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2000 PA Super 254
COMMONWEALTH OF PENNSYLVANIA, :
IN THE SUPERIOR COURT OF
LINDA C. KELLY,
No. 1135 MDA 1999
Appeal from the Judgment of Sentence entered June 29, 1999
in the Court of Common Pleas of Lancaster County,
Criminal Division, at No. S276-98.
BEFORE: STEVENS, MUSMANNO, and LALLY-GREEN, JJ.
OPINION BY LALLY-GREEN, J.:
Filed: August 28, 2000
Appellant, Linda C. Kelly, appeals the judgment of sentence of a
$25.00 fine and costs imposed following her summary conviction of
disorderly conduct for using obscene language.1 We reverse.
The facts, as found by the trial court, are as follows.
Appellant, while driving a car, came upon a
work area on a public highway. A borough street
department employee approached her vehicle when
it appeared that she was not responding to
directions. The worker asked her what she intended
to do whereupon appellant said, "Fuck you, asshole"
and gave the worker the "finger".
Trial Court Opinion, 7/23/99, at 2. On April 29, 1998, Appellant was issued
a citation for disorderly conduct, on the basis of using obscene language and
making an obscene gesture. On August 10, 1998, a district justice
1 18 Pa.C.S. § 5503(a)(3).
adjudicated Appellant guilty of disorderly conduct and sentenced Appellant
to a $25.00 fine and costs.
On June 29, 1999, after a summary appeal hearing, the trial court
found Appellant guilty of disorderly conduct and imposed the same fine and
costs. This appeal followed.
Appellant raises three issues on appeal:
1) Whether the Defendant used obscene language or
made an obscene gesture, either of which is
required under § 5503 (a)(3) prosecutions?
2) Whether the Defendant used "fighting" words
sufficient to constitute a violation of the
disorderly conduct provisions of the Crimes Code?
3) Whether the evidence presented was sufficient as
a matter of law to convict the Defendant of the
crime actually lodged against her?
Appellant's Brief at 3.
Although Appellant raises three issues in her Statement of Questions
Involved, Appellant states, in the argument portion of her brief, that "the
question argued is whether the language used and the gesture described are
obscene." Appellant's Brief at 6. Appellant admits using the language and
making the gesture described but argues they are not obscene. Id. at 8.
We will, thus, address whether "the language used and the gesture
described are obscene" under 18 Pa.C.S. § 5503(a)(3) in the circumstances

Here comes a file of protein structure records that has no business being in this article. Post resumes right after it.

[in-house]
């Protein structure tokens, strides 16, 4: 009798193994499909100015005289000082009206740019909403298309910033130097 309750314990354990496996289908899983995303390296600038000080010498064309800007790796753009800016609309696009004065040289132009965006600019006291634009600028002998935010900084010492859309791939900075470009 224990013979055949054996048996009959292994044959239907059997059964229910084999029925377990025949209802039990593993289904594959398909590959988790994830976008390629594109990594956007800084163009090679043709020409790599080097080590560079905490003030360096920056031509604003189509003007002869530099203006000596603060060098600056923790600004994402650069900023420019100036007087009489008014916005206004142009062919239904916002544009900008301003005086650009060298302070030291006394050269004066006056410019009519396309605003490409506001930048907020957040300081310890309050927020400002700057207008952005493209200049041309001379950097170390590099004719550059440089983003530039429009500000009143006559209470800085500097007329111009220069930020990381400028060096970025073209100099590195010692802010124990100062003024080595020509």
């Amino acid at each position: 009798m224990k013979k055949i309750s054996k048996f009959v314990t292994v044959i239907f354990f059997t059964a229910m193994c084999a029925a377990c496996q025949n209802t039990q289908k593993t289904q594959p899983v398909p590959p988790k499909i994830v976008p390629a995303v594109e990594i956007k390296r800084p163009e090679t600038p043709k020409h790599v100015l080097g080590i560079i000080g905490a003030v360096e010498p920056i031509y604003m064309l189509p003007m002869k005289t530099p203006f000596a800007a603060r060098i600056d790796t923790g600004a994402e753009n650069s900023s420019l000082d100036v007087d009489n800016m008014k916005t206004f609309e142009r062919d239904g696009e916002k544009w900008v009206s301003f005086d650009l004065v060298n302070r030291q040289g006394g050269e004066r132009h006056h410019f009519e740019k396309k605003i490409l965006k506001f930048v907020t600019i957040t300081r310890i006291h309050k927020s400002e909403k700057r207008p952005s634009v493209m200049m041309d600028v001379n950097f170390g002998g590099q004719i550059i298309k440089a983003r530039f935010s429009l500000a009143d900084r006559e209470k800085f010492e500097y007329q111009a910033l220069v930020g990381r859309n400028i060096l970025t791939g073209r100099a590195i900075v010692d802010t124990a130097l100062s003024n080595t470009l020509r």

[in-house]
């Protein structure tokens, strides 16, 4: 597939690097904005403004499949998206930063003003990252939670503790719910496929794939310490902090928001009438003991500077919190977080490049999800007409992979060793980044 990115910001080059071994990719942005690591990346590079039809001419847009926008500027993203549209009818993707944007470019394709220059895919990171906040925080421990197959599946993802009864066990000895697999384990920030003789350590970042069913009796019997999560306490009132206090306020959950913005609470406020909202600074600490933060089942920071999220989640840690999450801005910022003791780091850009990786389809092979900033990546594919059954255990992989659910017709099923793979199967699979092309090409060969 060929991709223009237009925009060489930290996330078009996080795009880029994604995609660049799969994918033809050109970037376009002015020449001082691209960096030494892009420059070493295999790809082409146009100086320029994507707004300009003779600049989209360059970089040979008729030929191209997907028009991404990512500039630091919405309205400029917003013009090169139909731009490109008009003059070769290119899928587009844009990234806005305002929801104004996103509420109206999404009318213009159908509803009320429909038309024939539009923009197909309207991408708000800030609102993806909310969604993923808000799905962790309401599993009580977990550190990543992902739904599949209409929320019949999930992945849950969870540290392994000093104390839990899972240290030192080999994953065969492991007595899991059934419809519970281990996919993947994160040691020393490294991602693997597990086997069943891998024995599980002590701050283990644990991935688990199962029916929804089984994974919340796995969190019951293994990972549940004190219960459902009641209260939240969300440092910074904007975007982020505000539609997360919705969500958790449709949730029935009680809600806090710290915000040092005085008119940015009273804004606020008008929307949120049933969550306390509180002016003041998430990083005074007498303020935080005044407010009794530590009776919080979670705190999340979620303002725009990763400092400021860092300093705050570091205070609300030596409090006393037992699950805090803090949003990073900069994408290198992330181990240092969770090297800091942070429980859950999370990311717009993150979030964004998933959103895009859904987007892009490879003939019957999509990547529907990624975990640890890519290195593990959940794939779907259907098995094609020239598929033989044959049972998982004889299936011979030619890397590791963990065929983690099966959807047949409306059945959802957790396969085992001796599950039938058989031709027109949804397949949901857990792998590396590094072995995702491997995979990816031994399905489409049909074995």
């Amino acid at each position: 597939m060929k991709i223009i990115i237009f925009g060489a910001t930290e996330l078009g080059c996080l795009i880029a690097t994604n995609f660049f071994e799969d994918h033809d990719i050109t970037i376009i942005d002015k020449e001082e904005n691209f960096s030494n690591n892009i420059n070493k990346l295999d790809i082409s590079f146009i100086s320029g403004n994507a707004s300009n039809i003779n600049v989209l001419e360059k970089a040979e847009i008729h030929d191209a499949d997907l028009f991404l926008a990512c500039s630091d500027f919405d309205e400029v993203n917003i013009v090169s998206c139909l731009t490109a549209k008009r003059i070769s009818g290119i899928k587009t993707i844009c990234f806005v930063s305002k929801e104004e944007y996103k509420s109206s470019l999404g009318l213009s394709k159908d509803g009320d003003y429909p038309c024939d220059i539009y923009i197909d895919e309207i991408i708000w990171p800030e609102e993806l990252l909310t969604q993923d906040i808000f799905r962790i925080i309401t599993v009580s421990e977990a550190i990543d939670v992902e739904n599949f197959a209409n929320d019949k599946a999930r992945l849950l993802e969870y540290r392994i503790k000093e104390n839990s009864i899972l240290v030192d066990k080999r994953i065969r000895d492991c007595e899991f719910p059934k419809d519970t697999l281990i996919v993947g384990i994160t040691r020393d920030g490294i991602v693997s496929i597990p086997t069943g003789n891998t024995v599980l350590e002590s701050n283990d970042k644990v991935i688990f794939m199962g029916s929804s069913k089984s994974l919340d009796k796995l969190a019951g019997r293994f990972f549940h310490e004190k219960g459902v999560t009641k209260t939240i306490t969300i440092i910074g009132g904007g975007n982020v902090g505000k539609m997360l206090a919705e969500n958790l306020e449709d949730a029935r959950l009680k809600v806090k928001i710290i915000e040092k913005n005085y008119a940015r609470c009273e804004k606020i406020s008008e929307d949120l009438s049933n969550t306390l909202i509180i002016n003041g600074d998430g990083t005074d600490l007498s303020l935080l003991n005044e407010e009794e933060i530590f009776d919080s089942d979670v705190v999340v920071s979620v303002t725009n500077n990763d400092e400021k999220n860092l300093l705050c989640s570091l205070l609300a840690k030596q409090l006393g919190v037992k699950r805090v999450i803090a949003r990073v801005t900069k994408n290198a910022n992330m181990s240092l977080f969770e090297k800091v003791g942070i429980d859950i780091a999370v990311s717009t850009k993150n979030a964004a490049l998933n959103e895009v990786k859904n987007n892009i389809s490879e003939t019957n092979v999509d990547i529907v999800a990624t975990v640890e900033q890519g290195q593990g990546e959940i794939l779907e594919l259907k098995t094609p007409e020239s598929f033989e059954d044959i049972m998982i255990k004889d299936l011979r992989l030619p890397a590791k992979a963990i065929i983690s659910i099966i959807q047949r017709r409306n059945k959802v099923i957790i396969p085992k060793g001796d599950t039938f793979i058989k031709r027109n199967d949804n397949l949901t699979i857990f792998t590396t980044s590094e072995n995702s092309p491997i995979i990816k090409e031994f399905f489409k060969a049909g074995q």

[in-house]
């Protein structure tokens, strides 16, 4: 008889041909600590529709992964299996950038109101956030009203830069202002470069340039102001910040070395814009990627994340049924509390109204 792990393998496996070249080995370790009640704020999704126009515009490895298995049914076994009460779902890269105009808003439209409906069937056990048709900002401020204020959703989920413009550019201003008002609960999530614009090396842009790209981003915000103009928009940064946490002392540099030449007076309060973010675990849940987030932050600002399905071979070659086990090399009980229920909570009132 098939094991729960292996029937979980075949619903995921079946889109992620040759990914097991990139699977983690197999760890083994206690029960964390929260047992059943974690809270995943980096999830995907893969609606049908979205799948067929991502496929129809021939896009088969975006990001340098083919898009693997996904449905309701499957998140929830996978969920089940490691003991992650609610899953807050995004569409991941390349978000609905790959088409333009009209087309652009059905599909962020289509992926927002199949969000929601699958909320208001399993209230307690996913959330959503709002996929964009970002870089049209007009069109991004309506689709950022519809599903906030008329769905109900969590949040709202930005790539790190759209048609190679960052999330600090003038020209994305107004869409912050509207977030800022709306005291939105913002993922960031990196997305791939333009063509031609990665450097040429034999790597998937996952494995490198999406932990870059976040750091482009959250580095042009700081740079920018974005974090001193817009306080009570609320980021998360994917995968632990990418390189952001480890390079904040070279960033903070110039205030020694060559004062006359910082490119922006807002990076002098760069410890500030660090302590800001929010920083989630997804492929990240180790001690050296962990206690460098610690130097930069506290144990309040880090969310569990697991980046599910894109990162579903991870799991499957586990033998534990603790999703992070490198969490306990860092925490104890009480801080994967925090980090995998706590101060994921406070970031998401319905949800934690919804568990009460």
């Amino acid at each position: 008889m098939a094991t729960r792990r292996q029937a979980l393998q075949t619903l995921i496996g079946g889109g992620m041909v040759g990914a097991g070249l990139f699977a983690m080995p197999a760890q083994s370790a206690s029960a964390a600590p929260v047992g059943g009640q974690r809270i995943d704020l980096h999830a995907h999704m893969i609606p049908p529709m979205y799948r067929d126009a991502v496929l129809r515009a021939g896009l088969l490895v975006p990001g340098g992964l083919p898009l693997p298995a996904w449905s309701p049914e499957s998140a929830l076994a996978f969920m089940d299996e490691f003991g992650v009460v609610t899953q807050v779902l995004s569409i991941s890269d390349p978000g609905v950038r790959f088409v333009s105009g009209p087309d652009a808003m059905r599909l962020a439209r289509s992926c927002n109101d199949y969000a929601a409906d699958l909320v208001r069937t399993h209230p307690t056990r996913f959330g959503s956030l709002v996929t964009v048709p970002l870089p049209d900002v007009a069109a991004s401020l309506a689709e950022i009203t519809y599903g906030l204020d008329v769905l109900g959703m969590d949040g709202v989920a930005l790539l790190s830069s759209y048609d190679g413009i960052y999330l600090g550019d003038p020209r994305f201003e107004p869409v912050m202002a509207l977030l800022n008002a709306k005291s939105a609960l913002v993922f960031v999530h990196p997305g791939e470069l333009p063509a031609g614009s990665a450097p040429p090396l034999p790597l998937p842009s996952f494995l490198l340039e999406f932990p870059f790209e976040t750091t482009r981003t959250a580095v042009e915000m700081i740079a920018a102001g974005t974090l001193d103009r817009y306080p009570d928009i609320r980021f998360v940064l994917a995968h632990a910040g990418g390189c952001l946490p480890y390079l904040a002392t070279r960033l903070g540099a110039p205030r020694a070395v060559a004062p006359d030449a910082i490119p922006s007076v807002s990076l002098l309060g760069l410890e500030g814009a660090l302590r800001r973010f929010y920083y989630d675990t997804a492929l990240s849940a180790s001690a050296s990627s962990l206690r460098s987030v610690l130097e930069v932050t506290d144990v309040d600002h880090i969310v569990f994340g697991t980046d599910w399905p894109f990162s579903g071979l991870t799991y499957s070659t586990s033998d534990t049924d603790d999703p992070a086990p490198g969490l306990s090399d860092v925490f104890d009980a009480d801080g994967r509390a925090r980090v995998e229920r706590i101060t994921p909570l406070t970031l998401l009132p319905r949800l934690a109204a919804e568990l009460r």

of this case. This Court must view the evidence and all reasonable
inferences to be drawn from the evidence in the light most favorable to the
Commonwealth as verdict winner and determine if the evidence was
sufficient to enable the fact-finder to establish all the elements of the
offense. Commonwealth v. Marks, 704 A.2d 1095, 1098 (Pa. Super.
1997), appeal denied, 555 Pa. 687, 722 A.2d 1056 (1998).
Appellant's case involves a conviction under 18 Pa.C.S. § 5503(a)(3).
Section 5503(a) provides as follows:
Offense defined. A person is guilty of disorderly
conduct if, with intent to cause public inconvenience,
annoyance or alarm, or recklessly creating a risk
(1) engages in fighting or threatening, or in violent
or tumultuous behavior;
(2) makes unreasonable noise;
(3) uses obscene language, or makes an obscene
(4) creates a hazardous or physically offensive
condition by any act which serves no legitimate
purpose of the actor.
18 Pa.C.S. § 5503(a).
The first inquiry is what is the definition of "obscene" for purposes of
18 Pa.C.S. § 5503(a)(3). This Court has held that, for purposes of a
disorderly conduct statute prohibiting the use of obscene language,
language is obscene if it meets the test set forth in Miller v. California,
413 U.S. 15 (1973):
(a) whether "the average person, applying
contemporary community standards" would find that
the work, taken as a whole, appeals to the prurient
interest, (b) whether the work depicts or describes,
in a patently offensive way, sexual conduct
specifically defined by the applicable state law, and
(c) whether the work, taken as a whole, lacks
serious literary, artistic, political, or scientific value.
Commonwealth v. Bryner, 652 A.2d 909, 912 (Pa. Super. 1995) In
Bryner, our Court held that the phrase "go to hell Betsy" was not obscene.
Thus, we use the Bryner test to determine whether words and gestures are
obscene for purposes of 18 Pa.C.S. § 5503(a)(3).
Our next inquiry is whether the "F-word" and the gesture are obscene
within the meaning of 18 Pa.C.S. § 5503(a)(3). While we have found no
jurisprudence directly on point, we have found cases that provide guidance
as to the proper resolution of this case, e.g., Commonwealth v. Hock, 728